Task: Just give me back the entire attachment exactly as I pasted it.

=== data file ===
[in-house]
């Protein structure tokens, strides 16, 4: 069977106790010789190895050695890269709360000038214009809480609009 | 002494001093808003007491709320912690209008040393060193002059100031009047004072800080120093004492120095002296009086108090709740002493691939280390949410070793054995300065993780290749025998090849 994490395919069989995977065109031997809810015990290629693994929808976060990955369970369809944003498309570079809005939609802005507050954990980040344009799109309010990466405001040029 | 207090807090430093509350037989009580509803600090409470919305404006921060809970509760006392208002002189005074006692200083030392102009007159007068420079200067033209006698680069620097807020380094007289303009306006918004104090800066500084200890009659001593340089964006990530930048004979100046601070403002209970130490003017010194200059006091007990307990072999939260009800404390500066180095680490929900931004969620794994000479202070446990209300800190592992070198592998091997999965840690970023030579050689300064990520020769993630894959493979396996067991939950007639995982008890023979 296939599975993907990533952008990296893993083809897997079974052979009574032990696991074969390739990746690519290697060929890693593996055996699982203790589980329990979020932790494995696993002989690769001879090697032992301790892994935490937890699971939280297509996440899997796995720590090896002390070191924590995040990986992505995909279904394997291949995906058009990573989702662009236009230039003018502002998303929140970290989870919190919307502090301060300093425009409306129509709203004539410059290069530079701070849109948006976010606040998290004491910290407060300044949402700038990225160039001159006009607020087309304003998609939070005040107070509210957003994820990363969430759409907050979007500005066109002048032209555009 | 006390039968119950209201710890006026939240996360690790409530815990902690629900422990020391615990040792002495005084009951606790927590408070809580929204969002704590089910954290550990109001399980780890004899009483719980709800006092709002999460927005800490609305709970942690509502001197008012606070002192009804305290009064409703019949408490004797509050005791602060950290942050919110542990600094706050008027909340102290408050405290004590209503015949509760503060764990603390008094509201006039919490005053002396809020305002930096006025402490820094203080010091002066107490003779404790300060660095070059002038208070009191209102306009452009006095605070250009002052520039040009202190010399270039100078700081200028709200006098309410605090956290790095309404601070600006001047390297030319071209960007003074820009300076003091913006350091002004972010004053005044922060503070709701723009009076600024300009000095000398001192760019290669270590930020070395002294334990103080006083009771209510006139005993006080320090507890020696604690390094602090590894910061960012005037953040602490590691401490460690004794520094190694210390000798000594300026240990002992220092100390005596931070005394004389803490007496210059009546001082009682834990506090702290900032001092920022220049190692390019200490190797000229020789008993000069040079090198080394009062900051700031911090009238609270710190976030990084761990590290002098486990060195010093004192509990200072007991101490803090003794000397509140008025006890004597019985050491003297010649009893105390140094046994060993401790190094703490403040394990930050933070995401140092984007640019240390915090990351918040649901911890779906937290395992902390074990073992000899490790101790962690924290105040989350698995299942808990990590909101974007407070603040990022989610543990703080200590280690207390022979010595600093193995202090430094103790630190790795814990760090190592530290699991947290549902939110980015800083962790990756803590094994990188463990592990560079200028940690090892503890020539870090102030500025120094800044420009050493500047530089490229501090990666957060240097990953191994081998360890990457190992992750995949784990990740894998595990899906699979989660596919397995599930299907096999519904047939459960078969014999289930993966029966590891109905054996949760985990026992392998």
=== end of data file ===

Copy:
[in-house]
């Protein structure tokens, strides 16, 4: 069977106790010789190895050695890269709360000038214009809480609009 | 002494001093808003007491709320912690209008040393060193002059100031009047004072800080120093004492120095002296009086108090709740002493691939280390949410070793054995300065993780290749025998090849 994490395919069989995977065109031997809810015990290629693994929808976060990955369970369809944003498309570079809005939609802005507050954990980040344009799109309010990466405001040029 | 207090807090430093509350037989009580509803600090409470919305404006921060809970509760006392208002002189005074006692200083030392102009007159007068420079200067033209006698680069620097807020380094007289303009306006918004104090800066500084200890009659001593340089964006990530930048004979100046601070403002209970130490003017010194200059006091007990307990072999939260009800404390500066180095680490929900931004969620794994000479202070446990209300800190592992070198592998091997999965840690970023030579050689300064990520020769993630894959493979396996067991939950007639995982008890023979 296939599975993907990533952008990296893993083809897997079974052979009574032990696991074969390739990746690519290697060929890693593996055996699982203790589980329990979020932790494995696993002989690769001879090697032992301790892994935490937890699971939280297509996440899997796995720590090896002390070191924590995040990986992505995909279904394997291949995906058009990573989702662009236009230039003018502002998303929140970290989870919190919307502090301060300093425009409306129509709203004539410059290069530079701070849109948006976010606040998290004491910290407060300044949402700038990225160039001159006009607020087309304003998609939070005040107070509210957003994820990363969430759409907050979007500005066109002048032209555009 | 006390039968119950209201710890006026939240996360690790409530815990902690629900422990020391615990040792002495005084009951606790927590408070809580929204969002704590089910954290550990109001399980780890004899009483719980709800006092709002999460927005800490609305709970942690509502001197008012606070002192009804305290009064409703019949408490004797509050005791602060950290942050919110542990600094706050008027909340102290408050405290004590209503015949509760503060764990603390008094509201006039919490005053002396809020305002930096006025402490820094203080010091002066107490003779404790300060660095070059002038208070009191209102306009452009006095605070250009002052520039040009202190010399270039100078700081200028709200006098309410605090956290790095309404601070600006001047390297030319071209960007003074820009300076003091913006350091002004972010004053005044922060503070709701723009009076600024300009000095000398001192760019290669270590930020070395002294334990103080006083009771209510006139005993006080320090507890020696604690390094602090590894910061960012005037953040602490590691401490460690004794520094190694210390000798000594300026240990002992220092100390005596931070005394004389803490007496210059009546001082009682834990506090702290900032001092920022220049190692390019200490190797000229020789008993000069040079090198080394009062900051700031911090009238609270710190976030990084761990590290002098486990060195010093004192509990200072007991101490803090003794000397509140008025006890004597019985050491003297010649009893105390140094046994060993401790190094703490403040394990930050933070995401140092984007640019240390915090990351918040649901911890779906937290395992902390074990073992000899490790101790962690924290105040989350698995299942808990990590909101974007407070603040990022989610543990703080200590280690207390022979010595600093193995202090430094103790630190790795814990760090190592530290699991947290549902939110980015800083962790990756803590094994990188463990592990560079200028940690090892503890020539870090102030500025120094800044420009050493500047530089490229501090990666957060240097990953191994081998360890990457190992992750995949784990990740894998595990899906699979989660596919397995599930299907096999519904047939459960078969014999289930993966029966590891109905054996949760985990026992392998």